Which REIT Sector is Most Undervalued?
July 18, 2017 | By Brad Case | Reit.com
I’ve noted in other recent market commentaries that exchange-traded REITs seem to be undervalued, in the sense that multiple valuation metrics that have historically been reliable predictors of future total returns are in distinctly bullish ranges. For example, if the historical relationship between the average equity REIT dividend yield spread to 10-year Treasury securities and future Equity REIT total returns continues to hold, then the spread at the end of June (+1.66%) suggests that Equity REIT total returns may average something like 14% per year over the next four years and outperform the broad stock market by something like 5 percentage points per year over the next three years; the same analysis applied to Mortgage REITs suggests that they may provide total returns averaging something like 10% per year over the next two years. (I report results for the forward-looking period over which each valuation metric has historically shown the most predictive power.) The empirical approach suggests similar conclusions when we apply it to measures of yields on other income-producing assets such as high-yield corporate bonds and high-quality corporate bonds, and also when we use estimates of the spread between REIT stock prices and net asset values (P-NAV).
It’s possible to use a similar analysis to get some idea of relative sector valuation, too: specifically, which segments of the REIT industry seem to be even more undervalued than others. It’s important not to demand too much from this sort of exercise: it’s no substitute for looking carefully at operating fundamentals (occupancy rates, rent growth, construction activity, etc.) in each segment, nor does it substitute for forming a judgment about the management skills of each REIT’s executive leadership. Think of this as a rough cut, a first step to understanding the individual companies and making informed investment decisions.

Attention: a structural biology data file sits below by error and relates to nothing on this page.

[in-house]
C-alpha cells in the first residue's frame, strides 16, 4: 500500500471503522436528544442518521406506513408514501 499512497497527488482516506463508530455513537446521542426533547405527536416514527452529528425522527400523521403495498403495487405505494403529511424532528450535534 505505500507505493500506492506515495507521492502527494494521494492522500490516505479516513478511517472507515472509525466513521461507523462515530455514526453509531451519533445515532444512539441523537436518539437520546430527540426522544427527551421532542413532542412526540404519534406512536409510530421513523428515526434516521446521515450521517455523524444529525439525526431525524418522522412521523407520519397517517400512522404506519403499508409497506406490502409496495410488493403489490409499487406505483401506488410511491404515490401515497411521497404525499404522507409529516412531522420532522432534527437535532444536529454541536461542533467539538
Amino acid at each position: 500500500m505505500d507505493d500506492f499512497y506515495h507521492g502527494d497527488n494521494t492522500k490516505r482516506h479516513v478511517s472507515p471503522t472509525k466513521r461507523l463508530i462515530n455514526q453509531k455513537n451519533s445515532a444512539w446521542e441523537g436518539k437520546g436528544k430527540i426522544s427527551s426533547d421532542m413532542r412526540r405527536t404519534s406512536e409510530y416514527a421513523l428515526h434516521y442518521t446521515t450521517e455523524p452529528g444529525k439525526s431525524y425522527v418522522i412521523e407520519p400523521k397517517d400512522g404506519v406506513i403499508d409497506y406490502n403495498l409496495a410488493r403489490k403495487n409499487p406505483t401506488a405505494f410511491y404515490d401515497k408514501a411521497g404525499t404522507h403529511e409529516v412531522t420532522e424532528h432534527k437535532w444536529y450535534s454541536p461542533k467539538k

At the end of June the average dividend yield of self-storage REITs was 4.05%. Historically speaking, that is basically normal for self-storage REITs: in fact, the median month-end value since the beginning of 1994 has been 4.03%. By itself, though, dividend yield does not have very much predictive power: what has done a pretty good job historically of predicting future total returns (with an R-squared of 60%) is the dividend yield spread to 10-year Treasuries. With the Treasury yield at just 2.19%, the yield spread for self-storage REITs at the end of June was 1.86%—which is extraordinarily large by historical standards. In fact, for self-storage REITs the yield spread to Treasuries has exceeded 1.86% during only 5% of months (just 14 of them, to be exact) since the end of 1994…
See our recent blog posts on REIT Sectors.
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